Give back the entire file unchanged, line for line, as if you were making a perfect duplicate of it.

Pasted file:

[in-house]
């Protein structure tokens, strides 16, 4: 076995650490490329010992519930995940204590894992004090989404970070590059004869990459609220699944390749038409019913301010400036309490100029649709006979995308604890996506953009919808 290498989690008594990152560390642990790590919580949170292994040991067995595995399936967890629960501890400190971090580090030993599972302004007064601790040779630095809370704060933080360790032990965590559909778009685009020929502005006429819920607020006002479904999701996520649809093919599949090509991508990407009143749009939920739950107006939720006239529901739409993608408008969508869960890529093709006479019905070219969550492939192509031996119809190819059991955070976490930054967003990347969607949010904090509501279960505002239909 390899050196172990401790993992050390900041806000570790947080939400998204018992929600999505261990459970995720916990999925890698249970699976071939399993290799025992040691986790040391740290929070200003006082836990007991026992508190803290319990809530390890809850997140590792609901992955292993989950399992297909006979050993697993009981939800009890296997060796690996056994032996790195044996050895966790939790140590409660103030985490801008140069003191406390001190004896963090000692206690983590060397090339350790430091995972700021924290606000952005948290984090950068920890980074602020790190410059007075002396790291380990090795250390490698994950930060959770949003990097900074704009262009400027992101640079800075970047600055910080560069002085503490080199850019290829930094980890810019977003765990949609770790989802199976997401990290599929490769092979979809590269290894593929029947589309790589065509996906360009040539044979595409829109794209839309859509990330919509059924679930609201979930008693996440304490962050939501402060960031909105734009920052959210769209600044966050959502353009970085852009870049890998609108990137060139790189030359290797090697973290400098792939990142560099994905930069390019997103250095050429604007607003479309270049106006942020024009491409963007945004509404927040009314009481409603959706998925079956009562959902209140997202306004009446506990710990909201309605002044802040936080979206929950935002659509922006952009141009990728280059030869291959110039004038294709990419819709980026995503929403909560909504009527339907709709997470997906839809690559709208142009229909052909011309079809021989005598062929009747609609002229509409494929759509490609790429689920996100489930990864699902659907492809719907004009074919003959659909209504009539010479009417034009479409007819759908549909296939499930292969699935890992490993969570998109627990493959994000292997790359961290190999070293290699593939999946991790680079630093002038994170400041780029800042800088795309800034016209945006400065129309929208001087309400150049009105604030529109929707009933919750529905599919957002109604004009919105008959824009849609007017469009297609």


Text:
[in-house]
């Protein structure tokens, strides 16, 4: 076995650490490329010992519930995940204590894992004090989404970070590059004869990459609220699944390749038409019913301010400036309490100029649709006979995308604890996506953009919808 290498989690008594990152560390642990790590919580949170292994040991067995595995399936967890629960501890400190971090580090030993599972302004007064601790040779630095809370704060933080360790032990965590559909778009685009020929502005006429819920607020006002479904999701996520649809093919599949090509991508990407009143749009939920739950107006939720006239529901739409993608408008969508869960890529093709006479019905070219969550492939192509031996119809190819059991955070976490930054967003990347969607949010904090509501279960505002239909 390899050196172990401790993992050390900041806000570790947080939400998204018992929600999505261990459970995720916990999925890698249970699976071939399993290799025992040691986790040391740290929070200003006082836990007991026992508190803290319990809530390890809850997140590792609901992955292993989950399992297909006979050993697993009981939800009890296997060796690996056994032996790195044996050895966790939790140590409660103030985490801008140069003191406390001190004896963090000692206690983590060397090339350790430091995972700021924290606000952005948290984090950068920890980074602020790190410059007075002396790291380990090795250390490698994950930060959770949003990097900074704009262009400027992101640079800075970047600055910080560069002085503490080199850019290829930094980890810019977003765990949609770790989802199976997401990290599929490769092979979809590269290894593929029947589309790589065509996906360009040539044979595409829109794209839309859509990330919509059924679930609201979930008693996440304490962050939501402060960031909105734009920052959210769209600044966050959502353009970085852009870049890998609108990137060139790189030359290797090697973290400098792939990142560099994905930069390019997103250095050429604007607003479309270049106006942020024009491409963007945004509404927040009314009481409603959706998925079956009562959902209140997202306004009446506990710990909201309605002044802040936080979206929950935002659509922006952009141009990728280059030869291959110039004038294709990419819709980026995503929403909560909504009527339907709709997470997906839809690559709208142009229909052909011309079809021989005598062929009747609609002229509409494929759509490609790429689920996100489930990864699902659907492809719907004009074919003959659909209504009539010479009417034009479409007819759908549909296939499930292969699935890992490993969570998109627990493959994000292997790359961290190999070293290699593939999946991790680079630093002038994170400041780029800042800088795309800034016209945006400065129309929208001087309400150049009105604030529109929707009933919750529905599919957002109604004009919105008959824009849609007017469009297609």